• Intravenous immunoglobulin infusion (IVIg) is a preparation of antibodies pooled from many blood donors; the serum is washed and processed. Recently Hutton et al reported a positive effect in the likelihood of a successful live birth when IVI g was given after confirmation of pregnancy to women suffering from secondary recurrent miscarriage (women suffering from recurrent miscarriage following at least one successful live birth) BJOG 2007. The infusion is repeated at 3-4 weeks intervals. Furthermore, the treatment is expensive. Although rare, serious and potentially fatal side effects include: anaphylactic reactions, meningitis, acute kidney failure, stroke, heart attack, and blood clotting complications (Hamrock 2006). This treatment is not endorsed by Royal college of Obstetricians and Gynecologists in UK or the Americal College of Obstetricians and Gynecologists.
  • Intravenous Lipid administration. Holschbach and colleagues (ESHRE 2014) reported the treatmnet with intravenous lipid might increase the live birth rates.
  • Preimplantation Genetic Diagnosis (PGS). This technique requires the use of the test tube baby technique (IVF) to test embryos for genetic disorders before it implants in the womb (uterus) have been recommended as an option for women with recurrent miscarriages. However, Gayathree Murugappan and colleagues from Stanford and Seattle USA (Human Reproduction 2016) reported that the clinical outcome including pregnancy rates, live birth and clinical miscarriage were similar in women who underwent GPS and women who received expectant management. This is probably due to the fact that the success rates of GPS is limited by the high incidence of cycles that intended to apply GPS and subsequently cancel it and by the cycles that do not reach embryo transfer.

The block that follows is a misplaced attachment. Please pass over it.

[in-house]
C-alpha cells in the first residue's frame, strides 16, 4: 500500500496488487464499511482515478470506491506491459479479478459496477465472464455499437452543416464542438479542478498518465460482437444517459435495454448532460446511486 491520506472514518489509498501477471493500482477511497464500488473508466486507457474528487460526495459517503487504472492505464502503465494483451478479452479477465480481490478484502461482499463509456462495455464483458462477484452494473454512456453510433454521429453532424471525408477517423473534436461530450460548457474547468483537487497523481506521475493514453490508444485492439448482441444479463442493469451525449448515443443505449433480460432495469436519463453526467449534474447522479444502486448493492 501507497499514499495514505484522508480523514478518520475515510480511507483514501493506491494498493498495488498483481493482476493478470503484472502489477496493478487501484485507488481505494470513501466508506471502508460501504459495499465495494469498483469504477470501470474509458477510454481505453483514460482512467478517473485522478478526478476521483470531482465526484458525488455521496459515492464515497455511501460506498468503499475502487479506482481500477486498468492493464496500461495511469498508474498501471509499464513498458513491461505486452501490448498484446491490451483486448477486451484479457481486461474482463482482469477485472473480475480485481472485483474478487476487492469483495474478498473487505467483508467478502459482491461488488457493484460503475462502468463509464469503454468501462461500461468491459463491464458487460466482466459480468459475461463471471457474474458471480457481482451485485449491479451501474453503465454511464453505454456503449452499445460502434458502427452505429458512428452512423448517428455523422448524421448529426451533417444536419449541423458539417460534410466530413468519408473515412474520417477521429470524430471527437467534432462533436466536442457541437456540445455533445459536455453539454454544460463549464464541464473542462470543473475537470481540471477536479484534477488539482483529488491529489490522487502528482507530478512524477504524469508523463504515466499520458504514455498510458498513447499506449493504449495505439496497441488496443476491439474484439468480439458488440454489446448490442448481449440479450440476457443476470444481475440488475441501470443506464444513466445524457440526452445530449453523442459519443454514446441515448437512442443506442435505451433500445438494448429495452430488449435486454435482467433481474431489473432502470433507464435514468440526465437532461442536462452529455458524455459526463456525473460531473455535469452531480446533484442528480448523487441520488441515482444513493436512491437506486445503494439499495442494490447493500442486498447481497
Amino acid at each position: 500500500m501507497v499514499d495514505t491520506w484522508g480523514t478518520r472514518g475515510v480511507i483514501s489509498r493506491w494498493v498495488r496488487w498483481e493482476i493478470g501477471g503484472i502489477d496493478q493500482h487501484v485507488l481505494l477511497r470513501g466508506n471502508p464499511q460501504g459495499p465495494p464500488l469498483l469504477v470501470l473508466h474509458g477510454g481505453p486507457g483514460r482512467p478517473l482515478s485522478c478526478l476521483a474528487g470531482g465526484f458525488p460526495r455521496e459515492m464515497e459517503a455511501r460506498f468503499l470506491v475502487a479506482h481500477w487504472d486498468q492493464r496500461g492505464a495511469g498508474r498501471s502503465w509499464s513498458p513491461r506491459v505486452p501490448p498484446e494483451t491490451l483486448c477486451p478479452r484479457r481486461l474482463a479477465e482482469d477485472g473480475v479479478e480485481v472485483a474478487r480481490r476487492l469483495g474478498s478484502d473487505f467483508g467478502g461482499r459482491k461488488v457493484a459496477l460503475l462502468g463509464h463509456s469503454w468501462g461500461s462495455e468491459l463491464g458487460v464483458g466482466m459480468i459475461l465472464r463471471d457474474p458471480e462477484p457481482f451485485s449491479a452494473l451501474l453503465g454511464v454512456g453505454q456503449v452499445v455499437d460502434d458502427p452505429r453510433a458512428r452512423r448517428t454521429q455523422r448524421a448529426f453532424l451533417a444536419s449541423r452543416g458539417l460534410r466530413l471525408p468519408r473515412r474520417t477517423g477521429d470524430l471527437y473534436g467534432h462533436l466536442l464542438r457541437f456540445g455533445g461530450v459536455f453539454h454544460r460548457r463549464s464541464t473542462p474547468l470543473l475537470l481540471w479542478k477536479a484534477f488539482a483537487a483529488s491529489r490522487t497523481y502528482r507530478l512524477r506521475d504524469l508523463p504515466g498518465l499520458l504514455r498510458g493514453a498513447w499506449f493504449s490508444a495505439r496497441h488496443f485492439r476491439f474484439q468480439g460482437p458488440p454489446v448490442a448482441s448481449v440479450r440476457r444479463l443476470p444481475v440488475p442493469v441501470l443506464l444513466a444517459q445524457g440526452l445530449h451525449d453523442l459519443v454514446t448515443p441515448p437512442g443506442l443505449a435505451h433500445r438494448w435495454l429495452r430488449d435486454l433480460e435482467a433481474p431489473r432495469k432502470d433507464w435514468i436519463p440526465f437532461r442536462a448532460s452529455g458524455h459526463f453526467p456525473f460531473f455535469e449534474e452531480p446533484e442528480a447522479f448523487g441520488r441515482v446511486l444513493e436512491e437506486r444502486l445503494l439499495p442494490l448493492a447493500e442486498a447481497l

After a miscarriage the woman may feel very anxious about becoming pregnant again, but it is important to remember that the vast majority of women will have a healthy pregnancy next time without any treatment.

Long-term prognosis after recurrent miscarriage

Two recent studies looked at the long-tem prognosis for prgnancy and live birth in women with recurrent miscariage. The Study by Lund and coleagues showed that 67% of women would experience a livr birth within 5 years. Another study by Kaandorp and colagues showed that 86% would achieve a pregnancy afte 24 months.